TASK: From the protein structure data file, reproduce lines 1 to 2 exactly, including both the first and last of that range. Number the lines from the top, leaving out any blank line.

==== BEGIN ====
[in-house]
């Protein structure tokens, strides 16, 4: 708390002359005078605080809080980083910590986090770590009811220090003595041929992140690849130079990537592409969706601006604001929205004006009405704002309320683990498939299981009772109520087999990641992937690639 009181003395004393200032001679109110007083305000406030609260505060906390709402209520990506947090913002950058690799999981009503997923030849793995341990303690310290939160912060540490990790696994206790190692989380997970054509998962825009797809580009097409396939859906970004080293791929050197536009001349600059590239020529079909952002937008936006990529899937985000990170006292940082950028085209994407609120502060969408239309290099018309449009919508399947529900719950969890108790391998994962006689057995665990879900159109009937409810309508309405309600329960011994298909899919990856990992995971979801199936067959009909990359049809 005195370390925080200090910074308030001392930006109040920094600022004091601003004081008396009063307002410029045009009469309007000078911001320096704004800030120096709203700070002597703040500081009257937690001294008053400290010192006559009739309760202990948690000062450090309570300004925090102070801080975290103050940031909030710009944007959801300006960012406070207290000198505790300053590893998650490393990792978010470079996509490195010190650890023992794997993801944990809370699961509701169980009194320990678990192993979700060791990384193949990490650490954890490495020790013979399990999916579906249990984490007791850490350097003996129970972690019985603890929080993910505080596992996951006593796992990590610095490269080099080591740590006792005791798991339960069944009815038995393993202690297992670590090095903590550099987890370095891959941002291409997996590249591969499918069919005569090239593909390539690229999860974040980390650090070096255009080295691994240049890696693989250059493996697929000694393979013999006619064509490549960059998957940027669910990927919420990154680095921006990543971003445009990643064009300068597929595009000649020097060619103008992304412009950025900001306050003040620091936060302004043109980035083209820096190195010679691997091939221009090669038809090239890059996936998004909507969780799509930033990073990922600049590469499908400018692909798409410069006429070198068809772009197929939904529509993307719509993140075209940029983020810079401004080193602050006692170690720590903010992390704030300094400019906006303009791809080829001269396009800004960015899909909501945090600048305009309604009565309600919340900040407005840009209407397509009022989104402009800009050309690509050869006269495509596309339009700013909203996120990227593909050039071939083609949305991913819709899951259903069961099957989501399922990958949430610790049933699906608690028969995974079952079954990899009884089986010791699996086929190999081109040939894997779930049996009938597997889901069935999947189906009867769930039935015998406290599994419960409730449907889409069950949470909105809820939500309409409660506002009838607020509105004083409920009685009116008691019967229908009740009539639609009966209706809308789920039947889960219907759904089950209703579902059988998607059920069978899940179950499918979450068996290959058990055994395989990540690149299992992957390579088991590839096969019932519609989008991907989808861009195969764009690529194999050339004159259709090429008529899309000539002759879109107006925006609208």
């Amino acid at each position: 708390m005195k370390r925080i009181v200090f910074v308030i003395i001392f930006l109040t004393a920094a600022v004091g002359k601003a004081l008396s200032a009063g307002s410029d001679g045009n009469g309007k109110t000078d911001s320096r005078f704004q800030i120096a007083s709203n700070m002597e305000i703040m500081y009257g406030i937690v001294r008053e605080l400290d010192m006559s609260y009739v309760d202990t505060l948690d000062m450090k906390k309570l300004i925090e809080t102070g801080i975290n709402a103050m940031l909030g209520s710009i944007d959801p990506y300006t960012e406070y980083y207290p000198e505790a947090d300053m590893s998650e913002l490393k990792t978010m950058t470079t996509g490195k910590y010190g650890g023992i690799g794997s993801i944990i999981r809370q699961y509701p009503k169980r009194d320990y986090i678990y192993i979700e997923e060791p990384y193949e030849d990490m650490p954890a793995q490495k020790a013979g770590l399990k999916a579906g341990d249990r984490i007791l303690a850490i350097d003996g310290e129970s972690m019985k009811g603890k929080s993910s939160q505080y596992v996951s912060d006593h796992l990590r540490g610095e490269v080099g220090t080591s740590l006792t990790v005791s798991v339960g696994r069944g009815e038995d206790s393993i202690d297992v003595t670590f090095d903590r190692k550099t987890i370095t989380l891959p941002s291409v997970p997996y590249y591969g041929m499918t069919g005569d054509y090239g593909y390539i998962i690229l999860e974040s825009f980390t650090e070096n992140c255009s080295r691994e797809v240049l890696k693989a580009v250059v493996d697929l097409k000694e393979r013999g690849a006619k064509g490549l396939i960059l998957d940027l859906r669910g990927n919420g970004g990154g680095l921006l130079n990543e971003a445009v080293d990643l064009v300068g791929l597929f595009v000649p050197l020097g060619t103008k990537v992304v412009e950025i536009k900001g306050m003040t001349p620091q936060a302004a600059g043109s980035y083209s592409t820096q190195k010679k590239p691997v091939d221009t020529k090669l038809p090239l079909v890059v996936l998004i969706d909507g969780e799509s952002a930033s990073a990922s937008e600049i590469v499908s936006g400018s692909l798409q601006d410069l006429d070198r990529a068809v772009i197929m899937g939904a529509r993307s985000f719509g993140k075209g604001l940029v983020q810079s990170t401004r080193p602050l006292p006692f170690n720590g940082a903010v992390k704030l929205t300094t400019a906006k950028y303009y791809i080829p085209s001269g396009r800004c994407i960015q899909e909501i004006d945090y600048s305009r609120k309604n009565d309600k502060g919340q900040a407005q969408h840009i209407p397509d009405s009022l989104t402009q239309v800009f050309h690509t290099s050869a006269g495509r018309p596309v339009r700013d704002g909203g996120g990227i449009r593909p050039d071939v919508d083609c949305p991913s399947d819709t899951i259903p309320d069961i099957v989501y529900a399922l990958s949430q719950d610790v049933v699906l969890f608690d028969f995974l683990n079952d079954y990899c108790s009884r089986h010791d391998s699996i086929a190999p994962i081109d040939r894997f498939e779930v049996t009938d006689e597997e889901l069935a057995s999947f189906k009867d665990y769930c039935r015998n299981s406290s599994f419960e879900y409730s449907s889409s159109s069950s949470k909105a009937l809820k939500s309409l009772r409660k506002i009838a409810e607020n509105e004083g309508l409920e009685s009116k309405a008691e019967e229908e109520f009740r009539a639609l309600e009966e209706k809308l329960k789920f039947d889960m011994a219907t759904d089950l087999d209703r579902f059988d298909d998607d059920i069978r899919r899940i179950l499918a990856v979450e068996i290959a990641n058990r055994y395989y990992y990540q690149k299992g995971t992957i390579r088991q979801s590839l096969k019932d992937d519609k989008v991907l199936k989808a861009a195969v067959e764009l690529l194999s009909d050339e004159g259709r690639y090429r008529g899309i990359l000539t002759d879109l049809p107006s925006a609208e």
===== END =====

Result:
[in-house]
């Protein structure tokens, strides 16, 4: 708390002359005078605080809080980083910590986090770590009811220090003595041929992140690849130079990537592409969706601006604001929205004006009405704002309320683990498939299981009772109520087999990641992937690639 009181003395004393200032001679109110007083305000406030609260505060906390709402209520990506947090913002950058690799999981009503997923030849793995341990303690310290939160912060540490990790696994206790190692989380997970054509998962825009797809580009097409396939859906970004080293791929050197536009001349600059590239020529079909952002937008936006990529899937985000990170006292940082950028085209994407609120502060969408239309290099018309449009919508399947529900719950969890108790391998994962006689057995665990879900159109009937409810309508309405309600329960011994298909899919990856990992995971979801199936067959009909990359049809 005195370390925080200090910074308030001392930006109040920094600022004091601003004081008396009063307002410029045009009469309007000078911001320096704004800030120096709203700070002597703040500081009257937690001294008053400290010192006559009739309760202990948690000062450090309570300004925090102070801080975290103050940031909030710009944007959801300006960012406070207290000198505790300053590893998650490393990792978010470079996509490195010190650890023992794997993801944990809370699961509701169980009194320990678990192993979700060791990384193949990490650490954890490495020790013979399990999916579906249990984490007791850490350097003996129970972690019985603890929080993910505080596992996951006593796992990590610095490269080099080591740590006792005791798991339960069944009815038995393993202690297992670590090095903590550099987890370095891959941002291409997996590249591969499918069919005569090239593909390539690229999860974040980390650090070096255009080295691994240049890696693989250059493996697929000694393979013999006619064509490549960059998957940027669910990927919420990154680095921006990543971003445009990643064009300068597929595009000649020097060619103008992304412009950025900001306050003040620091936060302004043109980035083209820096190195010679691997091939221009090669038809090239890059996936998004909507969780799509930033990073990922600049590469499908400018692909798409410069006429070198068809772009197929939904529509993307719509993140075209940029983020810079401004080193602050006692170690720590903010992390704030300094400019906006303009791809080829001269396009800004960015899909909501945090600048305009309604009565309600919340900040407005840009209407397509009022989104402009800009050309690509050869006269495509596309339009700013909203996120990227593909050039071939083609949305991913819709899951259903069961099957989501399922990958949430610790049933699906608690028969995974079952079954990899009884089986010791699996086929190999081109040939894997779930049996009938597997889901069935999947189906009867769930039935015998406290599994419960409730449907889409069950949470909105809820939500309409409660506002009838607020509105004083409920009685009116008691019967229908009740009539639609009966209706809308789920039947889960219907759904089950209703579902059988998607059920069978899940179950499918979450068996290959058990055994395989990540690149299992992957390579088991590839096969019932519609989008991907989808861009195969764009690529194999050339004159259709090429008529899309000539002759879109107006925006609208």